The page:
“The trick is to not encroach on her territory,” Beloved said. “As long as no idiot climbs onto her island.”
As if to punctuate her sentence, the boat stops with a jolt, and there’s the sound of groaning metal.
“Oh come on,” Beloved said with irritation. “I always try to have OSHA compliance in my fiction!”
“Do you think he’s going to fix . . .” I turn to look at the driver, he’s zombily turning the wheel back and forth, unaware that we’ve stopped. “ . . . never mind.”
I head over to the front of the boat and lean over. The front of the boat has caught on something under the water, and the noise is pointing directly at some kind of wooden barrier in the water. It’s artificially separating our part of the water from some kind of fast-moving rapids. After a few seconds, I see an empty, floating, rubber tyre speed past, and realize it’s some kind of tyre-ride.
“Gah. It caught on the wall,” mutters Beloved, as she takes out her notebook and reads it. “Let me see what’s in here that I can use to unsnag it.”
“Wait, if you wrote this, then can’t you just write us a magic pumpkin coach and whisk us out of here?”
“It has to be plausible, whatever I write, Major. No deus ex machina. Pumpkins aren’t native and would sink in the water.”
“Fine, what about . . . boat-hook ex machina?”
“Boat-hook works.” Beloved started writing until a large boat hook appeared. She winced as it fell on the boat with a hard thud. “That’s going to leave a scratch.”
Beloved picked up the newly-written boat-hook and hands it to me. I reach the hooked end into the water and swish it around till I hit something.
“Ah ha! Just gotta dislodge . . .” I say giving it a pull, but it doesn’t move. I grab tight with both arms and heave . . . CRACK!
The boat jolts, but not forward. I hold up the end of the boat-hook and see a huge nail dangling from the end. I look down and watch as the safety wall starts to splinter.
“Bloody hell,” Beloved said, her voice becoming screechy. “Why did I say nothing would go wrong? Something always goes wrong when you say that!”
The boat charges forward and dips, then splash! We hit the water and the boat shifts and sways into the river rapids ride. I fall over, dropping the boat-hook and grab onto a chair, but look up and see my Beloved holding the railing.
“Are you alright, Bee?” I ask.
“I have a bruised ego and the urge to ramble in panicked fashion, but physically I’m fine,” she replies. “May need to binge on chocolate after this.”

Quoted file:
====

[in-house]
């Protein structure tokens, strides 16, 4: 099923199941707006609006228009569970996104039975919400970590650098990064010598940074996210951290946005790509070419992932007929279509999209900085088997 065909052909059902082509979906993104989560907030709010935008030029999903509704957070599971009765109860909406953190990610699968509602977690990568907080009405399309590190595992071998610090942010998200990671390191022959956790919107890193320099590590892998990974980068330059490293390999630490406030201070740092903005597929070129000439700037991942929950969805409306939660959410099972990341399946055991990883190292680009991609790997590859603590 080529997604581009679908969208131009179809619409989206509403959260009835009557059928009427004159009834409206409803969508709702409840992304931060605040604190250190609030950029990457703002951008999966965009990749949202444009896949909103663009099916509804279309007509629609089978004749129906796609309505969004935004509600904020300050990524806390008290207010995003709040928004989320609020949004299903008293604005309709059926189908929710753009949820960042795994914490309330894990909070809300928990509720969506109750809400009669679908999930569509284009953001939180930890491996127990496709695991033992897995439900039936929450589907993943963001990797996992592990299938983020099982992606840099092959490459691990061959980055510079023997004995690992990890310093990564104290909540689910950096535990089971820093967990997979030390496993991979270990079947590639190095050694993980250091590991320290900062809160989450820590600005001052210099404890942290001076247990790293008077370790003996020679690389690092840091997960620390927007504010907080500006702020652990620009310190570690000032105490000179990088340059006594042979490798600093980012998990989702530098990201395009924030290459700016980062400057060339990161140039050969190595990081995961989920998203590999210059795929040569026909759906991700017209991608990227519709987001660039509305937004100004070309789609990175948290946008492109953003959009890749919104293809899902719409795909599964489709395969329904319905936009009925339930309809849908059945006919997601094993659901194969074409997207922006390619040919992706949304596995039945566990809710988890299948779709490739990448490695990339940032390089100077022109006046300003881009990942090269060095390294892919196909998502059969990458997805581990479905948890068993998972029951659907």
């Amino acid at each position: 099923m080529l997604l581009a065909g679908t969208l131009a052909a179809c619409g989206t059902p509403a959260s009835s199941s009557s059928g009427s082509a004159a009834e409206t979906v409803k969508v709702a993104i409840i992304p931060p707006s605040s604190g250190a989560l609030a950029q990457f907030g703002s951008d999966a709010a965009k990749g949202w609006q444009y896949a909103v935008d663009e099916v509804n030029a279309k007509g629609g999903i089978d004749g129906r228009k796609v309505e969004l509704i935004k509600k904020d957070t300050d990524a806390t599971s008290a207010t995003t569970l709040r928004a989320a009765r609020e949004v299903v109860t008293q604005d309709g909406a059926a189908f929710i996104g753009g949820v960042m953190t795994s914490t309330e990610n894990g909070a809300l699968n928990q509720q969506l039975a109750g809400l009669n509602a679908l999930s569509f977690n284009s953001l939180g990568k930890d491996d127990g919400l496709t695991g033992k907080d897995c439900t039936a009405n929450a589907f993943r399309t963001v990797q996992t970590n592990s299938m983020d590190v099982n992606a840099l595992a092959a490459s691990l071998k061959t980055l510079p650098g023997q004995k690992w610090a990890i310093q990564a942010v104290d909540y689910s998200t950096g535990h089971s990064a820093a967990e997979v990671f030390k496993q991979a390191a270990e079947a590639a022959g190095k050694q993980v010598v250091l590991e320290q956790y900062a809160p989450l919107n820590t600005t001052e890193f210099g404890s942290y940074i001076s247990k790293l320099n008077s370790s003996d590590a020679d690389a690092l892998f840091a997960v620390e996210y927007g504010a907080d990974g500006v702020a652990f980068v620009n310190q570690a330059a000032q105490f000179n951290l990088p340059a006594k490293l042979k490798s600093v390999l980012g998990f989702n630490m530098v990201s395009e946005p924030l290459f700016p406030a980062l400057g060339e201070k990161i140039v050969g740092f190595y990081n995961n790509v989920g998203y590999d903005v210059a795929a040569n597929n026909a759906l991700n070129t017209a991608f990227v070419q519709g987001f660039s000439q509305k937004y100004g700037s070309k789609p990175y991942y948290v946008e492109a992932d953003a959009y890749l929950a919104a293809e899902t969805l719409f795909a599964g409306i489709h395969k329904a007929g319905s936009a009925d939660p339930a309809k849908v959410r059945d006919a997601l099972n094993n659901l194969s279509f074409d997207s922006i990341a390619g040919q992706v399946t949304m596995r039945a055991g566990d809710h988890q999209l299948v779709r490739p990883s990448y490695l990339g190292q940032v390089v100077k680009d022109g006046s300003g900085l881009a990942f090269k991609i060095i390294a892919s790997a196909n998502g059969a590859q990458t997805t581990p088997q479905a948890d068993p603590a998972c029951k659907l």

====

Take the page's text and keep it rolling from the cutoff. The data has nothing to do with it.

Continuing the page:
I try to get to my feet, but the boat tips back and I slide across the wooden floor back towards my girlfriend.
“So much for our peaceful river cruise, right?”
“Next time I'm looking up fanfiction fluff when I do a guest blog,” she said, her face flushed with anxiety. “I didn’t mean for things to get messed up this badly.”
As I finally manage to grab ahold of the railing and get to my feet, the boat rocks to the side and nearly throws me overboard
“I have got to learn to write romantic comedies where only slapstick happens,” says Bee as she grabs the back of my shirt. “Careful; don’t get scraped!”
I don’t fall, but as I’m left dangling for a moment, I see the faces of several dozen water-bloated zombies clinging to the side of the boat; they’re trying to climb aboard. The boat rocks the other way and I grab the railing so as not to fall.
“Where’s the boat-hook?!” I call out.
“Why?” asks Beloved as she passes me the wooden pole.
“I need a weapon or something, there are zombies trying to climb aboard.
“Gah!” says Beloved with a frown, not letting go of the hook. “They aren't going to hurt you! They’re only doing their jobs! Don’t hurt my characters, help them!”
Feeling a bit sheepish, I take the boat-hook and lean over the side of the boat.
“Here! Grab on!” I call down. One of the zombies grabs it, and starts to climb. Beside me, my girlfriend appears with a ladder she must have written with the notebook and helps more of the zombies to climb up. She gets two on board, but the boat-hook is really slippery, and my zombie looks up at me with two paled, scared eyes and opens its gummy mouth as if to groan for help. It holds out a reaching, skeletal hand. I cringe at first at the idea of touching the dead flesh, but I can see a swell ahead of the boat, it would throw the zombie into the water. I clench my teeth, reach out and grab the hand. In my hand, the bones and old skin feels like a bag of marbles and nails, but I pull, lifting the zombie up to grab the railing. It struggles to climb over sideways, so after taking a deep breath, I grab the shoulder in one hand and the hip in the other and help it to roll over onto the floor. On its back, it looks up at me and smiles toothlessly.
“Rraahhk uh,” it grunts.